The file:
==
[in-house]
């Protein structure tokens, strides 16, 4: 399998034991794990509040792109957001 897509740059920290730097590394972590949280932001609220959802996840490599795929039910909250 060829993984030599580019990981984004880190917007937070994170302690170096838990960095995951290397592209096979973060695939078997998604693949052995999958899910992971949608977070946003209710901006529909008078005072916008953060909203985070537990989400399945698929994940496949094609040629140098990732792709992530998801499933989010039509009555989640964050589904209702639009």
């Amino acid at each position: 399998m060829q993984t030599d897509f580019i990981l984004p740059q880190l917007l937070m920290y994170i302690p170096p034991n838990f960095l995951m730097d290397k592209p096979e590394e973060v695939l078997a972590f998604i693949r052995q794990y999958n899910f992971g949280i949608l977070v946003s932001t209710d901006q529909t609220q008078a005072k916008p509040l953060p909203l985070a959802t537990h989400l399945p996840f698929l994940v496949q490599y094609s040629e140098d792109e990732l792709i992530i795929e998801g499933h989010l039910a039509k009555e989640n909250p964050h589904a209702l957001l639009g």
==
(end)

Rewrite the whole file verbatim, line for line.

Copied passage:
[in-house]
């Protein structure tokens, strides 16, 4: 399998034991794990509040792109957001 897509740059920290730097590394972590949280932001609220959802996840490599795929039910909250 060829993984030599580019990981984004880190917007937070994170302690170096838990960095995951290397592209096979973060695939078997998604693949052995999958899910992971949608977070946003209710901006529909008078005072916008953060909203985070537990989400399945698929994940496949094609040629140098990732792709992530998801499933989010039509009555989640964050589904209702639009």
């Amino acid at each position: 399998m060829q993984t030599d897509f580019i990981l984004p740059q880190l917007l937070m920290y994170i302690p170096p034991n838990f960095l995951m730097d290397k592209p096979e590394e973060v695939l078997a972590f998604i693949r052995q794990y999958n899910f992971g949280i949608l977070v946003s932001t209710d901006q529909t609220q008078a005072k916008p509040l953060p909203l985070a959802t537990h989400l399945p996840f698929l994940v496949q490599y094609s040629e140098d792109e990732l792709i992530i795929e998801g499933h989010l039910a039509k009555e989640n909250p964050h589904a209702l957001l639009g």